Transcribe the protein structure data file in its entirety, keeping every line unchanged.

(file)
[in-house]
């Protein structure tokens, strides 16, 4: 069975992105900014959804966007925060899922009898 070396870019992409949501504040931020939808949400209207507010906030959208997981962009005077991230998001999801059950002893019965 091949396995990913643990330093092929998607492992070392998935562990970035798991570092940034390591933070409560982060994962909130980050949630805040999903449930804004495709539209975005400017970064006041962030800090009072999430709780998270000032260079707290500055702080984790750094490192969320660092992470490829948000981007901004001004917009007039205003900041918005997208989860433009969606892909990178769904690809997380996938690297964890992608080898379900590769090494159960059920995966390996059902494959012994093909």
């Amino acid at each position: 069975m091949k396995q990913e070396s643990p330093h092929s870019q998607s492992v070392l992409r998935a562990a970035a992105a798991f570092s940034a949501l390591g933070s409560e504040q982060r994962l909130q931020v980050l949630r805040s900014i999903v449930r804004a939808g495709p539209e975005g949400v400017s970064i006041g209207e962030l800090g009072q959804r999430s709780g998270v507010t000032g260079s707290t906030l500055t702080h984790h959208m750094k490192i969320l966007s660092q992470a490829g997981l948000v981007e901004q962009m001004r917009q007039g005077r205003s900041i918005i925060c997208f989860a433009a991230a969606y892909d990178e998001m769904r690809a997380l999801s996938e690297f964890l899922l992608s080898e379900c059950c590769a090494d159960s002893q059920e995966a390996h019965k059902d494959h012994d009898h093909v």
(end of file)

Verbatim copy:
[in-house]
């Protein structure tokens, strides 16, 4: 069975992105900014959804966007925060899922009898 070396870019992409949501504040931020939808949400209207507010906030959208997981962009005077991230998001999801059950002893019965 091949396995990913643990330093092929998607492992070392998935562990970035798991570092940034390591933070409560982060994962909130980050949630805040999903449930804004495709539209975005400017970064006041962030800090009072999430709780998270000032260079707290500055702080984790750094490192969320660092992470490829948000981007901004001004917009007039205003900041918005997208989860433009969606892909990178769904690809997380996938690297964890992608080898379900590769090494159960059920995966390996059902494959012994093909």
């Amino acid at each position: 069975m091949k396995q990913e070396s643990p330093h092929s870019q998607s492992v070392l992409r998935a562990a970035a992105a798991f570092s940034a949501l390591g933070s409560e504040q982060r994962l909130q931020v980050l949630r805040s900014i999903v449930r804004a939808g495709p539209e975005g949400v400017s970064i006041g209207e962030l800090g009072q959804r999430s709780g998270v507010t000032g260079s707290t906030l500055t702080h984790h959208m750094k490192i969320l966007s660092q992470a490829g997981l948000v981007e901004q962009m001004r917009q007039g005077r205003s900041i918005i925060c997208f989860a433009a991230a969606y892909d990178e998001m769904r690809a997380l999801s996938e690297f964890l899922l992608s080898e379900c059950c590769a090494d159960s002893q059920e995966a390996h019965k059902d494959h012994d009898h093909v």